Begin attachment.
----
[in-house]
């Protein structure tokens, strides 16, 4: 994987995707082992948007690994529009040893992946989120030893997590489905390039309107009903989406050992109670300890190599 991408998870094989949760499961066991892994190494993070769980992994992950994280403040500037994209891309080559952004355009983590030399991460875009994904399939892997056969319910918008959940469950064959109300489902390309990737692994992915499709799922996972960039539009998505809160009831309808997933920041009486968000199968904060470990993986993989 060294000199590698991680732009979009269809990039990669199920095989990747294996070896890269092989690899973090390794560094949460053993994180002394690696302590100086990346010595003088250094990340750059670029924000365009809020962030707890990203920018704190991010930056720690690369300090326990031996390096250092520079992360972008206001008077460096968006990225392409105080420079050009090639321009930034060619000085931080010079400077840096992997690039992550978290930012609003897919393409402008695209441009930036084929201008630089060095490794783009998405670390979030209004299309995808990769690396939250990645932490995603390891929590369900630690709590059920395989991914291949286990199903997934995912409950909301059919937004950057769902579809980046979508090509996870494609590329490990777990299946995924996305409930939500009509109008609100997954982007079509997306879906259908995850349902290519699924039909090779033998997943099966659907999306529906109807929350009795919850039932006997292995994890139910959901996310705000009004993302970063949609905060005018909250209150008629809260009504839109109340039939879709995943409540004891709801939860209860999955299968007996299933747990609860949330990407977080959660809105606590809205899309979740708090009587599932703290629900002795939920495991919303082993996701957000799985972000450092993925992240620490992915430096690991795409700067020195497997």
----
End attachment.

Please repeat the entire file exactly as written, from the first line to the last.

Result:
[in-house]
């Protein structure tokens, strides 16, 4: 994987995707082992948007690994529009040893992946989120030893997590489905390039309107009903989406050992109670300890190599 991408998870094989949760499961066991892994190494993070769980992994992950994280403040500037994209891309080559952004355009983590030399991460875009994904399939892997056969319910918008959940469950064959109300489902390309990737692994992915499709799922996972960039539009998505809160009831309808997933920041009486968000199968904060470990993986993989 060294000199590698991680732009979009269809990039990669199920095989990747294996070896890269092989690899973090390794560094949460053993994180002394690696302590100086990346010595003088250094990340750059670029924000365009809020962030707890990203920018704190991010930056720690690369300090326990031996390096250092520079992360972008206001008077460096968006990225392409105080420079050009090639321009930034060619000085931080010079400077840096992997690039992550978290930012609003897919393409402008695209441009930036084929201008630089060095490794783009998405670390979030209004299309995808990769690396939250990645932490995603390891929590369900630690709590059920395989991914291949286990199903997934995912409950909301059919937004950057769902579809980046979508090509996870494609590329490990777990299946995924996305409930939500009509109008609100997954982007079509997306879906259908995850349902290519699924039909090779033998997943099966659907999306529906109807929350009795919850039932006997292995994890139910959901996310705000009004993302970063949609905060005018909250209150008629809260009504839109109340039939879709995943409540004891709801939860209860999955299968007996299933747990609860949330990407977080959660809105606590809205899309979740708090009587599932703290629900002795939920495991919303082993996701957000799985972000450092993925992240620490992915430096690991795409700067020195497997």